Lectures & Events

From Anti-Slavery Lawyer to Chief Justice: The Remarkable Career of Salmon P. Chase
Sumner Canary Lecture
SEP 27, 2012
4:30 PM - 5:30 PM
Moot Courtroom (A59)
CLE Credit
Approved for 1 hour of in-person CLE credit

The remarkable career of Ohioan Salmon P. Chase deserves to be remembered. Beginning as a young lawyer defending runaway slaves in Cincinnati, Ohio, Chase went on to serve as Senator from Ohio as a Free Soiler, Governor of Ohio as a Republican, a candidate for the Republican presidential nomination, Secretary of the Treasury under President Lincoln, and Chief Justice of the United States. In all these roles, he relentlessly pursued the goal of liberty and equality for all Americans, white and black, male and female.
Speaker Information
Randy E. BarnettRandy E. Barnett
Carmack Waterhouse Professor of Legal Theory
Georgetown Law Center

Randy E. Barnett is the Carmack Waterhouse Professor of Legal Theory at Georgetown University Law Center, where he teaches constitutional law and contracts. After graduating from Northwestern University and Harvard Law School, he tried many felony cases as a prosecutor in the Cook County States’ Attorney’s Office in Chicago. He has been a visiting professor at Penn, Northwestern and Harvard Law School. In 2008, he was awarded a Guggenheim Fellowship in Constitutional Studies. Professor Barnett argued the medical marijuana case of Gonzalez v. Raich before the U.S. Supreme Court in 2004. Author of more than 100 articles and reviews, as well as nine books, he regularly publishes opinion pieces and provides commentary in the national media. In 2007, Prof. Barnett was featured in the documentaries, The Trials of Law School and In Search of the Second Amendment. He also portrayed an assistant prosecutor in the 2008 independent film InAlienable.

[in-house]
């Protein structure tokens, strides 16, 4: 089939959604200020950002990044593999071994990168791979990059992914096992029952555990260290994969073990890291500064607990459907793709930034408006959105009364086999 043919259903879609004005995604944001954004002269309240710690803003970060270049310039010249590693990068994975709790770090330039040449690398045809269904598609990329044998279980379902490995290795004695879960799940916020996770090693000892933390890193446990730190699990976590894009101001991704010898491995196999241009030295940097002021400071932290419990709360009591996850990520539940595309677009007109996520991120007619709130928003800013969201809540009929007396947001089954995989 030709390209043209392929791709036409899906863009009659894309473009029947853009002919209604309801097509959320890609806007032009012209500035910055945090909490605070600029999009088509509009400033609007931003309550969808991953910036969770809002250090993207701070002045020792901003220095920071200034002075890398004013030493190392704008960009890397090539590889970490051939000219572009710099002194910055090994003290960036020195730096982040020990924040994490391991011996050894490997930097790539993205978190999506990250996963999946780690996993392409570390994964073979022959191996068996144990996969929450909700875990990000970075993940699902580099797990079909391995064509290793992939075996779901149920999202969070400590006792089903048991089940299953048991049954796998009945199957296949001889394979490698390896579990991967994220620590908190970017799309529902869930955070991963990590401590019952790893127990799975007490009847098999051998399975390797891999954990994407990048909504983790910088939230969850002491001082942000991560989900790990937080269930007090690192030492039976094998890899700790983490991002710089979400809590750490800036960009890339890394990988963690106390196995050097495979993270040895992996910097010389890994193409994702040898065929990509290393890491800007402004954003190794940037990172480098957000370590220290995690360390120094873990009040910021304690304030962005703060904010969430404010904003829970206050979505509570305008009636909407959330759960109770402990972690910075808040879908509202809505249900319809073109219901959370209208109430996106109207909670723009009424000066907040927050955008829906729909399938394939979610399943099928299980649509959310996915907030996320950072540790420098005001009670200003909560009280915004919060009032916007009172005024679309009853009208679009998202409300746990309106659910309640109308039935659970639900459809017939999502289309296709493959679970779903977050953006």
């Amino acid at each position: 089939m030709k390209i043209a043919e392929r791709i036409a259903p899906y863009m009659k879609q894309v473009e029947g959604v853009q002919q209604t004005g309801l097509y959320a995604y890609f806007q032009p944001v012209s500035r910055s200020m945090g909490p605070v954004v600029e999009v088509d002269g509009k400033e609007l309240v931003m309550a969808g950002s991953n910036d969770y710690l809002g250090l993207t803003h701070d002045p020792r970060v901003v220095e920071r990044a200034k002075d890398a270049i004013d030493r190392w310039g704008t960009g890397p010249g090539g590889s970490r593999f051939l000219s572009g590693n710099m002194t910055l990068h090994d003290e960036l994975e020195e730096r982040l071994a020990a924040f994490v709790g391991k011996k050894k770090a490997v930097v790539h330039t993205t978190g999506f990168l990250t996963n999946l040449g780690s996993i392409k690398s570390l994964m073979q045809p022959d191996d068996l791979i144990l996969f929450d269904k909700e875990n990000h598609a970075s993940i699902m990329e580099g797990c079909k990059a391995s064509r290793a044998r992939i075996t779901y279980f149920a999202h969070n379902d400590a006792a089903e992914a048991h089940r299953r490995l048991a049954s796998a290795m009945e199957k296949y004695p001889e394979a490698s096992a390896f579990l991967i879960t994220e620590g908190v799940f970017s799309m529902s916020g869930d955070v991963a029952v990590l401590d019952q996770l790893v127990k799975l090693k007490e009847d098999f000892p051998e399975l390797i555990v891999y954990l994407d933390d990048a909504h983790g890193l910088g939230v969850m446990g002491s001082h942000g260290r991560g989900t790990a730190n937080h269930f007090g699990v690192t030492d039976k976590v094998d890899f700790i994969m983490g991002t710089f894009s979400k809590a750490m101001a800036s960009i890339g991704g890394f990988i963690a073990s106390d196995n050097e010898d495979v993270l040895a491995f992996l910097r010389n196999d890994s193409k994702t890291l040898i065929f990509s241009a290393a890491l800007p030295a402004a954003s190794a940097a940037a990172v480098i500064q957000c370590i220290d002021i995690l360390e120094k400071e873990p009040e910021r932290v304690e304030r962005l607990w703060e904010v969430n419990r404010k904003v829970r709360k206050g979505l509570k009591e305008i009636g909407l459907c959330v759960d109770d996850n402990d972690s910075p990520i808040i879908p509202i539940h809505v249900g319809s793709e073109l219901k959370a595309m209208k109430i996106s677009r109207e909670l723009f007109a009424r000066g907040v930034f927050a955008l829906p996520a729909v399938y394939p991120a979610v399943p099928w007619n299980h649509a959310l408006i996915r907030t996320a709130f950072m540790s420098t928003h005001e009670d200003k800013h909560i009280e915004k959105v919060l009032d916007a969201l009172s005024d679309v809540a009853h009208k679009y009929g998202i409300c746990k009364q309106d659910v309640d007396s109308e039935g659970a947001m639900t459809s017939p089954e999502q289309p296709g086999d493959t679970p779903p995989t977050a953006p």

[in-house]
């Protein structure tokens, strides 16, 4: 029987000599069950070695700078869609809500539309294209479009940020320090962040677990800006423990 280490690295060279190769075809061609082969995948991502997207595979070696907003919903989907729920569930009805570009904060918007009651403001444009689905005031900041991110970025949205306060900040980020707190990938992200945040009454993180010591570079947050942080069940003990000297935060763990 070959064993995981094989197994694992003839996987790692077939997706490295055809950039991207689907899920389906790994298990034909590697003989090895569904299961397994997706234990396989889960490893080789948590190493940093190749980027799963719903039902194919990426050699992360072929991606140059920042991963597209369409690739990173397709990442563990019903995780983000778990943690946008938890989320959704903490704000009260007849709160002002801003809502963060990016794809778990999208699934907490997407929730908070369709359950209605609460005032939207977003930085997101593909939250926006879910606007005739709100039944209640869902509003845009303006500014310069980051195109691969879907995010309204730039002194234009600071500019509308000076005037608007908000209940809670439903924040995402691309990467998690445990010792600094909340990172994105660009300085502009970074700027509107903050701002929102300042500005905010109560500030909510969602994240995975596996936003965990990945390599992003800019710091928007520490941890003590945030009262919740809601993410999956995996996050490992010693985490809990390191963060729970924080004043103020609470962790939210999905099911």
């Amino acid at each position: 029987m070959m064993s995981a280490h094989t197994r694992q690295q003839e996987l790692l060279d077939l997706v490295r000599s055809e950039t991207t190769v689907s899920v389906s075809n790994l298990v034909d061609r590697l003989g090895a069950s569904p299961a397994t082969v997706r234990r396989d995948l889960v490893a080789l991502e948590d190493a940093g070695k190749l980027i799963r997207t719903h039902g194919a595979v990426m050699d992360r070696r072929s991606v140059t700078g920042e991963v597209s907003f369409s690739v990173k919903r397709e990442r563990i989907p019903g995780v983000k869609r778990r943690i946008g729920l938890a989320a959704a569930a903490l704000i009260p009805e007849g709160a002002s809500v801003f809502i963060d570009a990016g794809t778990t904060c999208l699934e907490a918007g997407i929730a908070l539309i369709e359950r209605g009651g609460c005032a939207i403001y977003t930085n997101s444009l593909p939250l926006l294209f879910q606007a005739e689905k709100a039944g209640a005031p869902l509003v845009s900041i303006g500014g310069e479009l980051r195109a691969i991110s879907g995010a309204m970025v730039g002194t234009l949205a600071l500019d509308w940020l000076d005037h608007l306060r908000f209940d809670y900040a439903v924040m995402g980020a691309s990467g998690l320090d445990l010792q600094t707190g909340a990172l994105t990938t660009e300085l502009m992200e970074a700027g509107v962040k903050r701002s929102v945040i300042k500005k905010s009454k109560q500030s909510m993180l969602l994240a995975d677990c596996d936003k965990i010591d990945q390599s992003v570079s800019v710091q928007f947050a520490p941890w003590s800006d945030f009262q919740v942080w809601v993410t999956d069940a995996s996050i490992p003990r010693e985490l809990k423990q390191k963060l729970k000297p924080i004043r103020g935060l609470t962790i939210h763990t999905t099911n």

Additional Information
Free and open to the public. Reception follows.

At one-hour CLE activities, Ohio Supreme Court regulations require attorneys to be present for the entire hour to obtain credit. Therefore, registration for one-hour lectures will close at the time the event is scheduled to start. Everyone is welcome to attend the lecture, but we cannot submit CLE credit for late arrivals.
At events longer than one hour, we will submit credit based on an attorney’s arrival time and duration of attendance, but no less than the minimum of one full hour of attendance.

We encourage attendees to arrive at registration 20 minutes prior to the start of a lecture to sign in, obtain materials, and be seated.


There is no law school parking, however, public parking, for a fee, is available in the Cleveland Botanical Garden parking underground garage. Also, meter parking might be available.

Recording in any form is prohibited.

Supplemental Readings:
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